Of things which do not appear, and things which do not exist, the rule in legal proceedings is the same.
This rule is of special application to courts of law, both civil and criminal, which refuse to take cognizance of any matter not properly before them. As, in affidavits, pleadings, records, warrants, orders, etc, whatever does not appear upon the face of the document is deemed as not existing, and no presumption to the contrary will be entertained. This rule, in strict construction, however , has reference chiefly to criminal proceedings and other acts of a public nature ; as, where a warrant for the apprehension of any person, or for his imprisonment, omits to state the cause, in which case, no cause appearing upon the warrant, the apprehension or detention is in such case unlawful. There are, notwithstanding, some cases which seem to contradict this rule ; as, for example, evidence will be admitted to explain a latent ambiguity in a deed or other document between parties with a view to support it. So, where a deed is defective for want of consideration ; as, where a deed operating under the Statute of Uses omits to recite a consideration, the parties interested in supporting it may show a sufficient pecuniary consideration not inconsistent with the deed. So in a guarantee, when the consideration was required to appear upon the face of the instrument, where the consideration was ambiguously expressed as implying either a past or future consideration, parol evidence was allowed to show that the consideration was future. There are also matters of which the courts will take judicial notice without proof, as public general statutes, the course of proceedings in Parliament, the privileges of the House of Commons, the seals of State, public proclamations, the Gazette as to acts of State, judgments in rem, the jurisdiction of the several superior courts, the privileges of their officers, their records, and many others of a like nature.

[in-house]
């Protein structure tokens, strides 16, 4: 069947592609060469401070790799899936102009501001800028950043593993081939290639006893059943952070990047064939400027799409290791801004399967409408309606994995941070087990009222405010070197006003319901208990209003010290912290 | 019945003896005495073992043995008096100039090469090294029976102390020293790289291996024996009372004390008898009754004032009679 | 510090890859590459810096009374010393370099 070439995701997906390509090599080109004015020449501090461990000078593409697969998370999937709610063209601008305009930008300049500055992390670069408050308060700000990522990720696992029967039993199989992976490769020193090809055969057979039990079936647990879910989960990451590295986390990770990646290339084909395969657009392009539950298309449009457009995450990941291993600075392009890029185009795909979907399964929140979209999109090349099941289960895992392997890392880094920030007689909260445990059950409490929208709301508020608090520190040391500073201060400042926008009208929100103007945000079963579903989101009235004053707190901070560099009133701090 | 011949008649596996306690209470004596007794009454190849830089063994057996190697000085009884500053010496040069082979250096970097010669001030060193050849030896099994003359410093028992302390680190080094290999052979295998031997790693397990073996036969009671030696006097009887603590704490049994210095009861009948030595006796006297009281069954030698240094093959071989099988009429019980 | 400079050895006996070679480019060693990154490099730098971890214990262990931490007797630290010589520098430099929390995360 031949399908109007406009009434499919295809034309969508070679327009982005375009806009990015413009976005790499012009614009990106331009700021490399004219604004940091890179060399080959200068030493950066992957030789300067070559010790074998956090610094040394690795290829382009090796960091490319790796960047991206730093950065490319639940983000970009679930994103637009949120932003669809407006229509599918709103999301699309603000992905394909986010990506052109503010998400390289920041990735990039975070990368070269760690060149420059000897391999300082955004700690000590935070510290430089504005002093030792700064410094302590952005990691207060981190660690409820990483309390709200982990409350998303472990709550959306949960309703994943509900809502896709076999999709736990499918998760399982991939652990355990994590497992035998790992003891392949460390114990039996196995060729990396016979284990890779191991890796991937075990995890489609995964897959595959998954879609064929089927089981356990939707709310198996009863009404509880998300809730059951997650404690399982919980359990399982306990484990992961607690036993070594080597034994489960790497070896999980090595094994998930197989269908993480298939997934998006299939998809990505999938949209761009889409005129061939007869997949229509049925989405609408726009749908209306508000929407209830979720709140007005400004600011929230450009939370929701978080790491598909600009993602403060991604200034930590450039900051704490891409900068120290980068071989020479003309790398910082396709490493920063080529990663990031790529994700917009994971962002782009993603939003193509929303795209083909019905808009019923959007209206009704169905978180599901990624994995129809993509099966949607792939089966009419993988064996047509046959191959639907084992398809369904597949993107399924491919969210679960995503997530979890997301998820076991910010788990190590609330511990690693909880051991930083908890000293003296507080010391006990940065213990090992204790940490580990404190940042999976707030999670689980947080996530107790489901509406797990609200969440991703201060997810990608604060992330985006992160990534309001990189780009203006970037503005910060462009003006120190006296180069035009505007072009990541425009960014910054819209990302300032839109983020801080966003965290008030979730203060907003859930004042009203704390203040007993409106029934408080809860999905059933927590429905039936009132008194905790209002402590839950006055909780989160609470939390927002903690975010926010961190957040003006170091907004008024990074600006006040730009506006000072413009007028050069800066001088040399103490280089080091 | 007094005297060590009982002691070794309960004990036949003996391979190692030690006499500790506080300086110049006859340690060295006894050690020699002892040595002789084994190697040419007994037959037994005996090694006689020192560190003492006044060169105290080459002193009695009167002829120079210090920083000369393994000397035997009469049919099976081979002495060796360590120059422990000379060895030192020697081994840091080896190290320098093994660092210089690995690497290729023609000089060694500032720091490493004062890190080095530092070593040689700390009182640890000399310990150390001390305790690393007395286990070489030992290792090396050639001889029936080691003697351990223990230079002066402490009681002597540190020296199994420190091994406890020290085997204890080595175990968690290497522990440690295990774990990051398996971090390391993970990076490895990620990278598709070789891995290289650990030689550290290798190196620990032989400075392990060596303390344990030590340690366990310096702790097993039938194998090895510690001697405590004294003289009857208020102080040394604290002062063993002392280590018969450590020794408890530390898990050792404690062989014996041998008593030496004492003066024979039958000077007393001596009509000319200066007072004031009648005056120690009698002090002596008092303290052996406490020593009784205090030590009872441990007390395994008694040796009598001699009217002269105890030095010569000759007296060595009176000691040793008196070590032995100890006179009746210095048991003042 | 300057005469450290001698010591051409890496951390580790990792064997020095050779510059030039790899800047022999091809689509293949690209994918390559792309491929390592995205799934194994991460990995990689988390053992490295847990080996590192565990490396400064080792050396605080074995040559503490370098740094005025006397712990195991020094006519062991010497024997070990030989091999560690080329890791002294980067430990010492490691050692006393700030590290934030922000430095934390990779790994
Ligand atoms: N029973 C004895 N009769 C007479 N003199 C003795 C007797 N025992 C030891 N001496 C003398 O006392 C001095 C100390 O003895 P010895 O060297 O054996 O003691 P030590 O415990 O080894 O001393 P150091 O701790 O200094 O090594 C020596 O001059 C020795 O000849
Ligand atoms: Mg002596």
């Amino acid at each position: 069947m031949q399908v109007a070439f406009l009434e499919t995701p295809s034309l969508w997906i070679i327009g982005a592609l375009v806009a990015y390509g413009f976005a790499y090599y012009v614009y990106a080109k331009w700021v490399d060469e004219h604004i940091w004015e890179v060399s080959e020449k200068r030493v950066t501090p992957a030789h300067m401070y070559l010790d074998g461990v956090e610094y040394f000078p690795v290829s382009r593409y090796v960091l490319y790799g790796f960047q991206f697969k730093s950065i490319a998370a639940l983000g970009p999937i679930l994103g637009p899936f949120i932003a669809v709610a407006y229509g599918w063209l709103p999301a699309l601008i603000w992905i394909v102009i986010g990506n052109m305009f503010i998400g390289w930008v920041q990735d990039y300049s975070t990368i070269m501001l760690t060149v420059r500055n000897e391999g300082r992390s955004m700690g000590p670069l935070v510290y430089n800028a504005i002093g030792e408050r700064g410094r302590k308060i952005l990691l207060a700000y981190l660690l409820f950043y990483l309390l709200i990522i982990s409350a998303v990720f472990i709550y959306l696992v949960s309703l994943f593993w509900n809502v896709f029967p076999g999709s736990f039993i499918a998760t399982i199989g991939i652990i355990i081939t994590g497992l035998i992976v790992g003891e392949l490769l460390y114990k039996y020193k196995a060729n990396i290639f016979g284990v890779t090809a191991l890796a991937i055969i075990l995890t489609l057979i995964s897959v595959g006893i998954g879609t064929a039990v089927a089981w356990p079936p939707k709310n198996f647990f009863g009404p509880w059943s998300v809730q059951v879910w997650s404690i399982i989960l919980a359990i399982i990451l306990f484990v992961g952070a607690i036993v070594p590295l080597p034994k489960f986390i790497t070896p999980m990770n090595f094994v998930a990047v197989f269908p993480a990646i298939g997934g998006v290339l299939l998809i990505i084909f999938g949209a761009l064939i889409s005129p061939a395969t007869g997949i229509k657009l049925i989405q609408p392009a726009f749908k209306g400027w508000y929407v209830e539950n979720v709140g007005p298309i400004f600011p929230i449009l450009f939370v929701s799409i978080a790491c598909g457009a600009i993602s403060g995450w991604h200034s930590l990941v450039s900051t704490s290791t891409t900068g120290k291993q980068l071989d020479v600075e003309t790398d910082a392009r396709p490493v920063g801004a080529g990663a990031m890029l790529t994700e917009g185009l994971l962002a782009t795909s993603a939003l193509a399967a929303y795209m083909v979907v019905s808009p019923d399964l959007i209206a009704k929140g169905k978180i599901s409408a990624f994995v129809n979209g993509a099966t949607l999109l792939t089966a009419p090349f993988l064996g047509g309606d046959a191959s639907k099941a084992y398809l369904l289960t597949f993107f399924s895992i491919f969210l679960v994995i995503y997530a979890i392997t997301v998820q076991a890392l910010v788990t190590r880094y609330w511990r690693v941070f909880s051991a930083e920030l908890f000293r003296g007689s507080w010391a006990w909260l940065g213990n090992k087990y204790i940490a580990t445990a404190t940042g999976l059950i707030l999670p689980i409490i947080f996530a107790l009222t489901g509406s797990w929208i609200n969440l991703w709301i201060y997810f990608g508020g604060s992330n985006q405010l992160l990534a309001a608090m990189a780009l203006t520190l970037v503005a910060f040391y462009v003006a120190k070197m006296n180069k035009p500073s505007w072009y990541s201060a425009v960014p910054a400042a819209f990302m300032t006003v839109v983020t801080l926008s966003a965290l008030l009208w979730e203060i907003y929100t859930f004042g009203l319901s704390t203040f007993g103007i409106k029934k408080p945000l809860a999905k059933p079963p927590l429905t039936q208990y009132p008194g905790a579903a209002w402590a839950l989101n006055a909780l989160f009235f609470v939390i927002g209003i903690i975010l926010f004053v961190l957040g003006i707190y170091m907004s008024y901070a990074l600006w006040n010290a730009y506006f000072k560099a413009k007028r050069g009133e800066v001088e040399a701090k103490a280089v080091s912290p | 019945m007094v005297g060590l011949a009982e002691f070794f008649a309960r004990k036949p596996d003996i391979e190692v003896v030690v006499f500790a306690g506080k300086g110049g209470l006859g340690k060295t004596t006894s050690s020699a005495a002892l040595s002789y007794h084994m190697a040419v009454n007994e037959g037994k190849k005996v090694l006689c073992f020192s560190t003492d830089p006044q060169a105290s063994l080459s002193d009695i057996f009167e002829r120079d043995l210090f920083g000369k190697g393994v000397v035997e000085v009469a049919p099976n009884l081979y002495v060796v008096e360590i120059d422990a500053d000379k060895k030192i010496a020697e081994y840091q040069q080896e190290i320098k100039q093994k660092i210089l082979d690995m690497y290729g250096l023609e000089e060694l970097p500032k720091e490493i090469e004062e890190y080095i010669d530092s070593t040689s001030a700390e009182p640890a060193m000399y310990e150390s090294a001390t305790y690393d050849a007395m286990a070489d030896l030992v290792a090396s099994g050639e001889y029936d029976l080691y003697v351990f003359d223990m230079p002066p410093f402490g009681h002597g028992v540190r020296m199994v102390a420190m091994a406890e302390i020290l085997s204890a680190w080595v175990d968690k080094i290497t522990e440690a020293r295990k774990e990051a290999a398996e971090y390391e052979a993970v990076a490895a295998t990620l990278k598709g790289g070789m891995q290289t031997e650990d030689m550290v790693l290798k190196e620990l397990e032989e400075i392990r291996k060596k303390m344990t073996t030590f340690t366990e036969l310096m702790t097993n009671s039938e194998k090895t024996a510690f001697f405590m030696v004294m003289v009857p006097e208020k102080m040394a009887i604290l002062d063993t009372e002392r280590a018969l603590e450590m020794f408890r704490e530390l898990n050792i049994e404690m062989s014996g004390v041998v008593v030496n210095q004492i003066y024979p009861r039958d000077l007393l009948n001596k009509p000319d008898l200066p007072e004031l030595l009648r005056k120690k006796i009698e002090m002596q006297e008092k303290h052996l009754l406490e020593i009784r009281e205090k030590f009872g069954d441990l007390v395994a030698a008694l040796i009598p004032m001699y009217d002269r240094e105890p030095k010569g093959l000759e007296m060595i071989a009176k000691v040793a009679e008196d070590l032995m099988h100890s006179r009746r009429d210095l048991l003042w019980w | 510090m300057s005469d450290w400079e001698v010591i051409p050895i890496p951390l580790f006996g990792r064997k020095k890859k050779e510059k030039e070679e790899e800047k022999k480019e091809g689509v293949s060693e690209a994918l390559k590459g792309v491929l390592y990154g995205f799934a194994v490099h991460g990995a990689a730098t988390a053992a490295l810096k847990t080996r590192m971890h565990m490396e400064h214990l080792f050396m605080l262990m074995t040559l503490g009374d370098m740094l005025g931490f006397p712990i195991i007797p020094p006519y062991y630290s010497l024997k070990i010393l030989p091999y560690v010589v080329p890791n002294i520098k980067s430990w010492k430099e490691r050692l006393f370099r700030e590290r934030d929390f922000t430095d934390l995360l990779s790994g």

Another rule having reference to the one under consideration, and particularly applicable to criminal cases, is “Quod non apparet non est, et non apparet judicialiter in isto casu ante judicium” — That which appears not, is not, and appears not in the case judicially before judgment. In accordance -with which, it is stated that a man cannot be punished for a second offence before he be adjudged for the first ; and that the second offence must be committed after judgment given for the first ; nor for the third before he be adjudged for the second ; and that the third must be committed after the judgment for the second ; for “ Multiplicata transgressione, crescat pcenae inflictio,”
It may be said that the maxim under consideration is contradictory of the rule, “ Id certain est, quod certain reddi potest” — That is certain which can be made certain ; but it is not so, for the application of this last rule prevents the necessity for the application of the one under consideration, by the production of the evidence necessary to establish the fact sought to be proved. Again, the rule “ Id incertum est, quod certum reddi nullo modo potest” — That is uncertain which cannot be made certain, may be used in support of the principal maxim ; for, that which is in itself uncertain cannot by itself be made certain ; nor can that which is in fact uncertain by possibility be made certain ; as, an event not within the control of human power.
1 Co. 17G ; 4 Co. 66 ; 5 Co. 6 ; 9 Co. 47 ; Co. Lift. 4.', 96 ; 2 Inst. 479 ; Tregany v. Fletcher, 1 Ld. Raym. 154 ; Ogle v. Norcliffe, 2 Ld. Raym. 869 ; Bishop of C, 1 T. R. 409 ; Jenk. Cent. 207 ; Dupay v. Shepherd, 12 Mod. 20G; Van Omeron v, Dowick, 2 Camp. 43; Tancred v. Christy, 12 II. &W. 316; Edwards v. Jovons, 8 C. B. 436; Lake v. King, 1 Saund. 131; Stock- dale v. Hansard, 9 A. & E. 1 ; Sims v. Marryatt, 17 Q. B. 281 ; 8 & 9 Vict, c. 113, s. 3 ; 13 & 14 Vict. u. 21, ». 7; 14 & 15 Vict, c. 99.